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Something Completely Different! Blazblue! Meandering!

July 19, 2011

As usual, I didn’t play Xenogears (distractions ahoy!), but I did do some Blazblue practice.

One of the things I find interesting about modern games is that they don’t require much effort on the part of the player. The “game”, if you can call it that, is merely a means to an end, namely the story. I’m not sure when game developers became world-class novelists or masters of the literary and visual arts, but it happened somewhere along the way (I’d peg FFVII with starting the trend). So now we have a bunch of pretentious people who think they’re making world-class “art” when they’re really just making a bad video game. Heavy Rain is the best example I can think of, off the top of my head, of this new trend. If I wanted that experience (and I surely don’t!), then I’d rent a movie (and maybe a 3D one!).

Given this background, I’m glad games like Blazblue still exist in this world. This game DEMANDS time. It demands perseverance. It demands patience, perfect execution, and knowing the game and its systems through and through. It doesn’t take kindly to those who aren’t willing to dedicate themselves to the task of learning the game.

On the other hand, we have Street Fighter4. Granted, it’s Street Fighter, but it’s basically the same game as SF2 from 1991 with the addition of Focus Attacks, just to add a bit of flavor.

Blazblue makes fighting games more interesting and complex – SF4 gives you what you already had. Certainly, the mindgames are there, but there’s a limited amount of options. Blazblue gives you a great number of ways to attack your opponent – from the air, from the ground, air-dash, high-low mixups (that are very fast), Gatling Chains so that your blockstrings can be infinitely varied in most cases, various attack systems specific to your character such as Tsubaki’s charge system, throws (and possible throw reversals), counter-hit setups that lead to different, more damaging combo attacks, chicken guarding by guarding in the air to avoid mixups on the ground, ambiguous cross-ups, and to top it all off the game runs MUCH faster than most fighters (barring the new-types like Arcana Heart).

There’s so much to worry about, and so much to learn (I didn’t even bother with Roman Cancels, or what Blazblue calls them, Barrier Guard, the workings of the Heat Gauge, etc.), that the game remains interesting. I am terrible, admittedly, but learning the combos so I can do them on command (hit-confirming into combos is sweet, of course) as a threat is mighty satisfying.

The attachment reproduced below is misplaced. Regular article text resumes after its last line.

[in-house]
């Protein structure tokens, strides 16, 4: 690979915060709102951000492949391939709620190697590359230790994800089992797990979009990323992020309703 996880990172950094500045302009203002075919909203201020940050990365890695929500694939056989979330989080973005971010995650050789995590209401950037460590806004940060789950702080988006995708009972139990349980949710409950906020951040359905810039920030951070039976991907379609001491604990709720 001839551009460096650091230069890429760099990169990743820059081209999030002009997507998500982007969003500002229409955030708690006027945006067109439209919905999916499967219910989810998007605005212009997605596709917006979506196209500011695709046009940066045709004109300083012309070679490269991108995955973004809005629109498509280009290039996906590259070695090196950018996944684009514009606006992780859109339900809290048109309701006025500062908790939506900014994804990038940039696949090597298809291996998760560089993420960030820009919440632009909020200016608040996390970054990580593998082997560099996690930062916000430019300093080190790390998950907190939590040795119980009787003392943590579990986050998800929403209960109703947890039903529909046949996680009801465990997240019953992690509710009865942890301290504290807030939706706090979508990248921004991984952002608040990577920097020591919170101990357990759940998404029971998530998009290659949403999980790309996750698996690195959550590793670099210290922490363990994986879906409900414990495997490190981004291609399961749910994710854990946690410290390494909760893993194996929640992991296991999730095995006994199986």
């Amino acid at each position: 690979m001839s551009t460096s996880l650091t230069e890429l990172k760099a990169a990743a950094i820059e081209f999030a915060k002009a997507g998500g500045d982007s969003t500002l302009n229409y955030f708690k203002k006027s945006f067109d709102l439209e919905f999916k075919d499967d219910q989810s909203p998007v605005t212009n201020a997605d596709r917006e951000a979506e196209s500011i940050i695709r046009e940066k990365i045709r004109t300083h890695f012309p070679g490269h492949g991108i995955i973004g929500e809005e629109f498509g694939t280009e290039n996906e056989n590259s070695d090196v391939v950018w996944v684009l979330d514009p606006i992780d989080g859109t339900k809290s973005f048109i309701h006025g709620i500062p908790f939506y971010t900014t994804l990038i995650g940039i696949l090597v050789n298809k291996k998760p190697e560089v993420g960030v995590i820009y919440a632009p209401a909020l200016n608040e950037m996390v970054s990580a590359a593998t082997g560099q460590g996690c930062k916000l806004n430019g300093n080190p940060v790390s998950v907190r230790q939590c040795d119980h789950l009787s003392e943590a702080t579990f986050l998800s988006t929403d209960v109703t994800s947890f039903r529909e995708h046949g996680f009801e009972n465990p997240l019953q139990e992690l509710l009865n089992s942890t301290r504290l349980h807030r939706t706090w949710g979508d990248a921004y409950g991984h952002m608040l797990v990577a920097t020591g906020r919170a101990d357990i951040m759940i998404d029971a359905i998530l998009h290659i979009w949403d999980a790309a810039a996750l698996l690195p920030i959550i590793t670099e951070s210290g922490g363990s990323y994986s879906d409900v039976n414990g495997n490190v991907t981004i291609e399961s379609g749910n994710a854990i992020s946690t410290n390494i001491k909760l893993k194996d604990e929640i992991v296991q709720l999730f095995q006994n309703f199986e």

Or, in other words, the more complex the game, the better the game it is. The more complex systems, and number of systems, that a game forces you to learn, the more interesting and engaging the game itself will be. That is why fighting games tend to be the most complex games around – the human competitive element ensures each player uses their character and the systems differently, thus creating infinite variety. Surely, it’s not obvious at first glance, but anyone who’s watched match videos of two pro players knows the subtle differences in playstyle add to a lot. You can know the character your opponent plays infinitely well, but you can’t predict what he/she will do unless you fight them.

That’s why the retro/indie game movement simply misses the point, as well as games becoming artsy “experiences” – they make games too simple, or try to mold them to the trappings of an entirely different form of entertainment. Games are games, pure and simple – it’s not like anyone is making a movie out of a board-game, for example (Wait…). A good “movie”, doesn’t make a good game, if the mass of licensed tie-ins have anything to say. Retro games, as well, go too far – they replicate aesthetics, but they miss the systems at work in those earlier games.

If games are to be understood, they need to be seen as the creation of a microcosm of our own perceptions. What I mean is that we perceive a system is at work in the universe – think scientific inquiry – and games happen to fit into that same mold. A game without a system of mechanics underlying it is not a game at all. A game without rules doesn’t present the player with constraints, but merely coddles them. In other words, the best games mirror the game of life itself.

But that exploration is best for another day…

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From → Movies, Video Games

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